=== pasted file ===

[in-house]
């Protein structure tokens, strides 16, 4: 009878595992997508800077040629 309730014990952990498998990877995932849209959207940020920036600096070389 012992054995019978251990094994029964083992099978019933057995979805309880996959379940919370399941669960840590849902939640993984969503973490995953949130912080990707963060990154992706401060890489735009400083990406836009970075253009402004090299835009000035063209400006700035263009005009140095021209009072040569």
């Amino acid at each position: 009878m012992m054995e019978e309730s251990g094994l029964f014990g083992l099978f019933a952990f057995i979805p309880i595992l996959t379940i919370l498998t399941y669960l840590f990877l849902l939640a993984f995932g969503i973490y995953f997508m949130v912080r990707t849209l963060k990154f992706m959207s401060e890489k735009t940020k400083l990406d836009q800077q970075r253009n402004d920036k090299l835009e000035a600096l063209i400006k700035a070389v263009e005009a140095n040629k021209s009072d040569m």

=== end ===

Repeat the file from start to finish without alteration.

[in-house]
């Protein structure tokens, strides 16, 4: 009878595992997508800077040629 309730014990952990498998990877995932849209959207940020920036600096070389 012992054995019978251990094994029964083992099978019933057995979805309880996959379940919370399941669960840590849902939640993984969503973490995953949130912080990707963060990154992706401060890489735009400083990406836009970075253009402004090299835009000035063209400006700035263009005009140095021209009072040569």
């Amino acid at each position: 009878m012992m054995e019978e309730s251990g094994l029964f014990g083992l099978f019933a952990f057995i979805p309880i595992l996959t379940i919370l498998t399941y669960l840590f990877l849902l939640a993984f995932g969503i973490y995953f997508m949130v912080r990707t849209l963060k990154f992706m959207s401060e890489k735009t940020k400083l990406d836009q800077q970075r253009n402004d920036k090299l835009e000035a600096l063209i400006k700035a070389v263009e005009a140095n040629k021209s009072d040569m």